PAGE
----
Beyond mentions of "RateMyProfessors.com" and “clusterfucks,” Netflix’s new dramedy “The Chair,” draws strong parallels to UNC’s current campus climate. Additionally, it highlights the inequities within academia through its satirization of the higher education system.
This six-part series is set at Pembroke University, a fictional small Ivy League university with big issues.
In the show, Yaz McKay (Nana Mensah), a progressive Black female scholar, and new hire in the English department, describes Pembroke as a university “seeded by benefactors who got rich in sugar, cotton and from the railroads, from the backs of blacks and yellow people.”
Does that sound familiar?
At the center of this series is Professor Ji-Yoon Kim (Sandra Oh), the chair of Pembroke’s dying English department. Kim notes that 87 percent of Pembroke’s faculty is white. This statistic hardly challenges our own University's makeup, with 72.5 percent of the faculty at UNC being white.
Apart from the lack of BIPOC representation at the university, Kim must also combat low departmental enrollment rates, budget cuts, faculty who refuse to evolve their teaching styles and a conservative, white-male dominated administration.
As one of the two women of color faculty within this department, her first priority in reviving the English department is offering a Distinguished Lectureship to McKay, who is in the process of seeking tenure.
McKay offers a fresh, new approach to course content, making her classroom enrollment rates among the highest in the department, and her qualifications exceed her counterparts. Yet, she is still not seen as a viable candidate for tenure or the Distinguished Lectureship.
During a meeting with the dean of the English department, Kim announces McKay as her selection for the Distinguished Lectureship. However, she was soon blindsided as the dean revealed a selection of his own for the position — David Duchovny (playing himself), an under-qualified celebrity seeking to use the university’s status as fuel for his doctorate degree.
Through Kim’s pursuit to single-handedly restore the English department, and the significance of McKay’s tenure offer, audiences understand that the faculty of color bear the burdens of fixing Pembroke University.
McKay’s galvanizing battle for the accolades that she deserved eerily mirrored that of Pulitzer Prize-winning journalist Nikole Hannah-Jones’. In "The Chair," McKay declines the tenure offer and accepts a tenured position and Distinguished Lectureship from a different university, one that made its proposal without hesitation.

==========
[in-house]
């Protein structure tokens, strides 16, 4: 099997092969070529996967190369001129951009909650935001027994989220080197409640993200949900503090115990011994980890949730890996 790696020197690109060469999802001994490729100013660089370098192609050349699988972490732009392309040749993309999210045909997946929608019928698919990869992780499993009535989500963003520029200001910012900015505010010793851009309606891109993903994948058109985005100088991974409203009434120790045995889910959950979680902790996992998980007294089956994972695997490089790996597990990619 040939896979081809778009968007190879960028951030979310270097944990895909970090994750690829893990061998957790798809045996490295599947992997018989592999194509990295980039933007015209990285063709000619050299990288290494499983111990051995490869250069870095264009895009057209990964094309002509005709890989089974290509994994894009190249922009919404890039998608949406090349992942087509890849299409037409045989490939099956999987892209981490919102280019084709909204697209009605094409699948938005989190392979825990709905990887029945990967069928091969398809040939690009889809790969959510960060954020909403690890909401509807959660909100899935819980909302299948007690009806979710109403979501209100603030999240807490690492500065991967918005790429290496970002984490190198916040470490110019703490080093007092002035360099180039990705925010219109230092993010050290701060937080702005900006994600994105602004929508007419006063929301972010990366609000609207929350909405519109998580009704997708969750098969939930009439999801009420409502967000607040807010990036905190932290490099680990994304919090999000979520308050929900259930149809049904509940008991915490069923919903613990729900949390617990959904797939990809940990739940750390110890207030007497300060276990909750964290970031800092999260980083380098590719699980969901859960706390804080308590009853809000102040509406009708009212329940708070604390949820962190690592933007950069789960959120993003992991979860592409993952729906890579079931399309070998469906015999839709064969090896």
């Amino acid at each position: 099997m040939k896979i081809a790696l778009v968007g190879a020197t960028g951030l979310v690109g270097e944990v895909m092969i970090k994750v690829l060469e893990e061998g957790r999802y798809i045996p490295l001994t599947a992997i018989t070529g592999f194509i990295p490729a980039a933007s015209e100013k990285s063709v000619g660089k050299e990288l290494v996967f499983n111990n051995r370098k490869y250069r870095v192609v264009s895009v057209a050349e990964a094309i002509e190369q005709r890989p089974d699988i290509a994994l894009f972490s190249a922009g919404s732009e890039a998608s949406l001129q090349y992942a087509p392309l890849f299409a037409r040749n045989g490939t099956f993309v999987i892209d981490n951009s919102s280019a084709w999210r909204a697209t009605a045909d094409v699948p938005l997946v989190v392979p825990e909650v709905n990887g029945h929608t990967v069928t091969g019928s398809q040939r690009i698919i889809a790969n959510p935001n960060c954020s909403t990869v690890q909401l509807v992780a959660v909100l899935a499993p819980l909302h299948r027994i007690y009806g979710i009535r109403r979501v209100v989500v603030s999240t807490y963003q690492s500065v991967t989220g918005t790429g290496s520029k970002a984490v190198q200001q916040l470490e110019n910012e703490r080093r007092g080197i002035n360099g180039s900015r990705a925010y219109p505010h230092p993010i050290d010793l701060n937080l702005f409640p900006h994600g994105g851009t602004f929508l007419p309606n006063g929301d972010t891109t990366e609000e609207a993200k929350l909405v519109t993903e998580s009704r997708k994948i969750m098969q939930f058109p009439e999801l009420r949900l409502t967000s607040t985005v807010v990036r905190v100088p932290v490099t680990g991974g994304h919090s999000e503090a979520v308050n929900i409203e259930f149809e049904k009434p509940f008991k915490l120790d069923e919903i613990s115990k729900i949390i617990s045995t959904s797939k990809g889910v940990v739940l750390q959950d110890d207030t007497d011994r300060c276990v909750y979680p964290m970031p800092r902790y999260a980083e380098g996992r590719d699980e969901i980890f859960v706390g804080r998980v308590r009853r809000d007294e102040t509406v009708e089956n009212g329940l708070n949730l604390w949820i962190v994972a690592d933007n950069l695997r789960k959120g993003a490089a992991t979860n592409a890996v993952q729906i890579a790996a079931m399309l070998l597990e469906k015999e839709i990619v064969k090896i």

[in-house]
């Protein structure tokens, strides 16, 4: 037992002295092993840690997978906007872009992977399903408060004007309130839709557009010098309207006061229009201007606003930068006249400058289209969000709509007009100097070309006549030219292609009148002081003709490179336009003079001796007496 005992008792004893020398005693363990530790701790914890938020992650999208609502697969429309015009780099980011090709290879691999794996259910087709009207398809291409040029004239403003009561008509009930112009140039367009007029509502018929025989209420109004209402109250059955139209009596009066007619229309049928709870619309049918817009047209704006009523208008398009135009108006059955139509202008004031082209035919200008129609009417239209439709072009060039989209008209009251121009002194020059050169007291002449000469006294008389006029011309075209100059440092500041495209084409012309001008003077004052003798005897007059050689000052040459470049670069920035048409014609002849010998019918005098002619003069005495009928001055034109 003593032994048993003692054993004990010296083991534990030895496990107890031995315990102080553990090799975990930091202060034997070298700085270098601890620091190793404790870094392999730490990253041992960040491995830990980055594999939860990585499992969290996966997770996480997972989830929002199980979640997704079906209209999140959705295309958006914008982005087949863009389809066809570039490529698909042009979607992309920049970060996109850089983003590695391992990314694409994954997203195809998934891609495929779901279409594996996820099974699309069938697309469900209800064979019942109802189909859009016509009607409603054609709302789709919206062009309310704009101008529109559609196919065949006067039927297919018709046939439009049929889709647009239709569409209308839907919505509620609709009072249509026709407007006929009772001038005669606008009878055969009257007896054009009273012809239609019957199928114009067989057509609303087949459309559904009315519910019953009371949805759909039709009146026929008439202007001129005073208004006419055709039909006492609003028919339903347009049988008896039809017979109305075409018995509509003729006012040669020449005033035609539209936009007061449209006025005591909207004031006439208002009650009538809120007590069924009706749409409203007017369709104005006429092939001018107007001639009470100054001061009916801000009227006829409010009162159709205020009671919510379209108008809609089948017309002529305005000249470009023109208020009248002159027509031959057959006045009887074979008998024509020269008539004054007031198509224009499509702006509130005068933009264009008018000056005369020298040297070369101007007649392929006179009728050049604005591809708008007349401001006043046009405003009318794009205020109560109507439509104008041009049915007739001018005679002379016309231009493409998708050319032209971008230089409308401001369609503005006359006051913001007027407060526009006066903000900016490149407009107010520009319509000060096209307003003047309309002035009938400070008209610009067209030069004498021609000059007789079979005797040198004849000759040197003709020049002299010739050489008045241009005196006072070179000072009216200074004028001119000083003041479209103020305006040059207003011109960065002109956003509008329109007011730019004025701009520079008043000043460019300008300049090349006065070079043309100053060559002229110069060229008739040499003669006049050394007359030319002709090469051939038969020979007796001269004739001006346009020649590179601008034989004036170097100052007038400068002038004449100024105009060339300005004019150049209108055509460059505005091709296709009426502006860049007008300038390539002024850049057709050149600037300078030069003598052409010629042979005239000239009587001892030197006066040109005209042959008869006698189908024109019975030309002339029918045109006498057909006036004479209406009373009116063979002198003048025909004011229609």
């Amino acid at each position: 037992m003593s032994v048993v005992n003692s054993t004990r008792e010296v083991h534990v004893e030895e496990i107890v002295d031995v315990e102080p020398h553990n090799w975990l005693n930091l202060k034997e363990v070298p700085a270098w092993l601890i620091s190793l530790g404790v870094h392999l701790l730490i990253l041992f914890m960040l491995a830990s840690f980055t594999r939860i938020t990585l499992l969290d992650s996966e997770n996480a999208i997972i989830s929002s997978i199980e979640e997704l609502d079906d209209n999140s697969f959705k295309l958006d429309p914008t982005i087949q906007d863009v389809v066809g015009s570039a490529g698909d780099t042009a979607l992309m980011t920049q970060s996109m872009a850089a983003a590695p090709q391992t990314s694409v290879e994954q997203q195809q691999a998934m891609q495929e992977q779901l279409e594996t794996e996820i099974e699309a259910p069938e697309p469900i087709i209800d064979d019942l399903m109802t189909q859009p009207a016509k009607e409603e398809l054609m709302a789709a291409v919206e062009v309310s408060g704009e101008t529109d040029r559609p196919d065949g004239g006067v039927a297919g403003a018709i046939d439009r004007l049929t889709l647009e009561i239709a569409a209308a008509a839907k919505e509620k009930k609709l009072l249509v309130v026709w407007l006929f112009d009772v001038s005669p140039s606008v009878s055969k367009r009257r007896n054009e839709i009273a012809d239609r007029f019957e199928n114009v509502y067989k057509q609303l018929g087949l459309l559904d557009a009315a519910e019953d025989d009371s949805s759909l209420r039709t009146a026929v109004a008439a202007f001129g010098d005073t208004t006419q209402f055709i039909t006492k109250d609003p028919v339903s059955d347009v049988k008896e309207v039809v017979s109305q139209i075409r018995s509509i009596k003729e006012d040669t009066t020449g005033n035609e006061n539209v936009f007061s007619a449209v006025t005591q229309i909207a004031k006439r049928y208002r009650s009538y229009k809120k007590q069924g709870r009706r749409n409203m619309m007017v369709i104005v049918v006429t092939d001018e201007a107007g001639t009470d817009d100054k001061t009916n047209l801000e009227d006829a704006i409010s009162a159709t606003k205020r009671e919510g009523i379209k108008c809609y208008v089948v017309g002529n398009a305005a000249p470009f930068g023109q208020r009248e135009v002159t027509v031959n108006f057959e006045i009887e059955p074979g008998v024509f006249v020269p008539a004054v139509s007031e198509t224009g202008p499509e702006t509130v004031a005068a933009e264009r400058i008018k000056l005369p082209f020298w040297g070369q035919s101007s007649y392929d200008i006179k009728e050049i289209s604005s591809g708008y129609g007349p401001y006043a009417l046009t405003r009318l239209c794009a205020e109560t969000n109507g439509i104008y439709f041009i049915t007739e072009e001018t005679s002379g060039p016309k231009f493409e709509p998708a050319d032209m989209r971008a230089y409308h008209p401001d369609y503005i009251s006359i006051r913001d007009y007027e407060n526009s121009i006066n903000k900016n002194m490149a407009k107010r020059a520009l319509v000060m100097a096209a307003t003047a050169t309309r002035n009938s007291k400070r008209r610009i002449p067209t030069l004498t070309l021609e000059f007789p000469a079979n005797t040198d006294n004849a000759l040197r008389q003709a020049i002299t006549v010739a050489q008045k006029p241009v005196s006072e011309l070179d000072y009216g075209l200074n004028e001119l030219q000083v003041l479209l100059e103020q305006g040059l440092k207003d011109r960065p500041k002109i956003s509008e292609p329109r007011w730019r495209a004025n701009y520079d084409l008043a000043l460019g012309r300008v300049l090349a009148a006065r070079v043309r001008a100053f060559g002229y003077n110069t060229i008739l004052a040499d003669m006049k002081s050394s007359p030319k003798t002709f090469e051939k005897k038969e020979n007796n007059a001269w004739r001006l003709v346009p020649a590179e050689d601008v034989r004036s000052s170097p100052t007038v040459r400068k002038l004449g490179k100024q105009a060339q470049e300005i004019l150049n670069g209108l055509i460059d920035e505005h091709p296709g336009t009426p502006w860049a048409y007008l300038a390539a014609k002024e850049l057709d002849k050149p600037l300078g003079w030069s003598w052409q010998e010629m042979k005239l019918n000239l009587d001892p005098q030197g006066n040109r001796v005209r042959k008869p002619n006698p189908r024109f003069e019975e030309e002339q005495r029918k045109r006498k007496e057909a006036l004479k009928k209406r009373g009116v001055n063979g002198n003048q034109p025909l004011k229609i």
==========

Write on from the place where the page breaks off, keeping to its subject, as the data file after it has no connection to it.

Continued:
It is revealed in the series that McKay would have been the the first tenured Black woman in that department, which McKay states as the reason she decided to leave Pembroke. This decision was similar to the one made by Hannah-Jones just months ago. She would have been the second tenured Black woman at the Hussman School of Journalism and Media.
Hannah-Jones, like McKay, realized that it was not her duty to bear that burden.
"It is not my job to heal this university, to force the reforms necessary to ensure the Board of Trustees reflects the actual population of the school and the state, or to ensure that the university leadership lives up to the promises it made to reckon with its legacy of racism and injustice," Hannah-Jones wrote in a July 6 statement.
Outside of the English department’s dean suite, Pembroke is shown to be a hotbed of unrest as students protest against injustice, with no support or protection offered from university administration.
In a classroom scene, a student is shown asking Kim to sign a petition to “put some pressure on the administration.” As Kim signs the petition, the student explains to Kim that although this is a student petition, they hope to foster support from faculty of color.
Later in the series, Professor Bill Dobson (Jay Duplass) uses Nazi gestures to explain the relationship between fascism and absurdism. Some students caught this moment on video, and it quickly circulated through campus, creating a cataclysmic atmosphere between students and faculty.
During a town hall hosted by Dobson on main campus, the students are shown boldly challenging him during his explanation. Rather than allowing the students to have that space to express how they felt, the dean calls campus police to remove the students from the area.
This is a move that UNC administration consistently makes during student demonstrations — fueling frustrations from students.
The flaws in academia as exposed by “The Chair'' aren't only applicable to Pembroke University and UNC, but in all systems that are rooted in racism and sexism.
Hopefully, this exhibition of the unfair treatment of faculty of color will be the wake up call that the educational system needs to begin the groundwork of deconstructing its inequities.
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